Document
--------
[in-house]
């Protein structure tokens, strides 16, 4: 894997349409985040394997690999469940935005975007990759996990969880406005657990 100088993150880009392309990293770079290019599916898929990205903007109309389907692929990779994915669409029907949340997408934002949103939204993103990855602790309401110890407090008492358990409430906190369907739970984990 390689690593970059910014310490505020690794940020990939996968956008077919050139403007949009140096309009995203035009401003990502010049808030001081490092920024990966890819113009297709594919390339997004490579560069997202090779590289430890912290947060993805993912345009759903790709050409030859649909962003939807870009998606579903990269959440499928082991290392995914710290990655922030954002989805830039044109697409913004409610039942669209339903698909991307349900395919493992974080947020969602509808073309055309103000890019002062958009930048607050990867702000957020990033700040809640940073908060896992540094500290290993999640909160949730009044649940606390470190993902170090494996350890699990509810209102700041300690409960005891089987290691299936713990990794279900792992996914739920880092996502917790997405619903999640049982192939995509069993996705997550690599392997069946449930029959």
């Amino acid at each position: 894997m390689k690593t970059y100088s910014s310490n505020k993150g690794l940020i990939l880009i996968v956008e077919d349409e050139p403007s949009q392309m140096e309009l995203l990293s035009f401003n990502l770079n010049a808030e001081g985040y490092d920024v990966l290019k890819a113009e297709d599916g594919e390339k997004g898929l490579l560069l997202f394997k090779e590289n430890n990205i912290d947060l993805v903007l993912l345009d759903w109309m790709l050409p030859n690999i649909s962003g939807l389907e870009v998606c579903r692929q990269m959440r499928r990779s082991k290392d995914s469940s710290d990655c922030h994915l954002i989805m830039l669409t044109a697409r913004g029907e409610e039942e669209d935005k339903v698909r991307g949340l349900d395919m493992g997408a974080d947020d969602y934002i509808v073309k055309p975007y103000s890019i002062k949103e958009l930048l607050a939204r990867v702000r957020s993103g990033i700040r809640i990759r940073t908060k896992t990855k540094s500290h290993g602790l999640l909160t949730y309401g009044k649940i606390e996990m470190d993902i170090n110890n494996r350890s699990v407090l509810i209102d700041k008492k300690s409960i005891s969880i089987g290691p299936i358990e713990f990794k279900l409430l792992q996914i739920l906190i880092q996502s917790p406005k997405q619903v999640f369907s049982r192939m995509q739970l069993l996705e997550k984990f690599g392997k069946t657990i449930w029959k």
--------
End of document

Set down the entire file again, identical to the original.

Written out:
[in-house]
């Protein structure tokens, strides 16, 4: 894997349409985040394997690999469940935005975007990759996990969880406005657990 100088993150880009392309990293770079290019599916898929990205903007109309389907692929990779994915669409029907949340997408934002949103939204993103990855602790309401110890407090008492358990409430906190369907739970984990 390689690593970059910014310490505020690794940020990939996968956008077919050139403007949009140096309009995203035009401003990502010049808030001081490092920024990966890819113009297709594919390339997004490579560069997202090779590289430890912290947060993805993912345009759903790709050409030859649909962003939807870009998606579903990269959440499928082991290392995914710290990655922030954002989805830039044109697409913004409610039942669209339903698909991307349900395919493992974080947020969602509808073309055309103000890019002062958009930048607050990867702000957020990033700040809640940073908060896992540094500290290993999640909160949730009044649940606390470190993902170090494996350890699990509810209102700041300690409960005891089987290691299936713990990794279900792992996914739920880092996502917790997405619903999640049982192939995509069993996705997550690599392997069946449930029959």
């Amino acid at each position: 894997m390689k690593t970059y100088s910014s310490n505020k993150g690794l940020i990939l880009i996968v956008e077919d349409e050139p403007s949009q392309m140096e309009l995203l990293s035009f401003n990502l770079n010049a808030e001081g985040y490092d920024v990966l290019k890819a113009e297709d599916g594919e390339k997004g898929l490579l560069l997202f394997k090779e590289n430890n990205i912290d947060l993805v903007l993912l345009d759903w109309m790709l050409p030859n690999i649909s962003g939807l389907e870009v998606c579903r692929q990269m959440r499928r990779s082991k290392d995914s469940s710290d990655c922030h994915l954002i989805m830039l669409t044109a697409r913004g029907e409610e039942e669209d935005k339903v698909r991307g949340l349900d395919m493992g997408a974080d947020d969602y934002i509808v073309k055309p975007y103000s890019i002062k949103e958009l930048l607050a939204r990867v702000r957020s993103g990033i700040r809640i990759r940073t908060k896992t990855k540094s500290h290993g602790l999640l909160t949730y309401g009044k649940i606390e996990m470190d993902i170090n110890n494996r350890s699990v407090l509810i209102d700041k008492k300690s409960i005891s969880i089987g290691p299936i358990e713990f990794k279900l409430l792992q996914i739920l906190i880092q996502s917790p406005k997405q619903v999640f369907s049982r192939m995509q739970l069993l996705e997550k984990f690599g392997k069946t657990i449930w029959k």